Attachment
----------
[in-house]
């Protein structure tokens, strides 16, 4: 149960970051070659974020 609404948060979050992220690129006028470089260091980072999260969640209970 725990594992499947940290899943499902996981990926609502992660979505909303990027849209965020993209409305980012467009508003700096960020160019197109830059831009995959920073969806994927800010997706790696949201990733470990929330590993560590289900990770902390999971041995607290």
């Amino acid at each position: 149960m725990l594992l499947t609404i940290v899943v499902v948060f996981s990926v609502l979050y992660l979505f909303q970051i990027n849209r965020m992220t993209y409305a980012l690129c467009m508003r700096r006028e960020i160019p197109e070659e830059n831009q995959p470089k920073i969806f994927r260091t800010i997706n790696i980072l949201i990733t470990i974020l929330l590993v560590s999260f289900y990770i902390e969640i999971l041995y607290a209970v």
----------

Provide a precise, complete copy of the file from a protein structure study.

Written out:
[in-house]
């Protein structure tokens, strides 16, 4: 149960970051070659974020 609404948060979050992220690129006028470089260091980072999260969640209970 725990594992499947940290899943499902996981990926609502992660979505909303990027849209965020993209409305980012467009508003700096960020160019197109830059831009995959920073969806994927800010997706790696949201990733470990929330590993560590289900990770902390999971041995607290």
């Amino acid at each position: 149960m725990l594992l499947t609404i940290v899943v499902v948060f996981s990926v609502l979050y992660l979505f909303q970051i990027n849209r965020m992220t993209y409305a980012l690129c467009m508003r700096r006028e960020i160019p197109e070659e830059n831009q995959p470089k920073i969806f994927r260091t800010i997706n790696i980072l949201i990733t470990i974020l929330l590993v560590s999260f289900y990770i902390e969640i999971l041995y607290a209970v």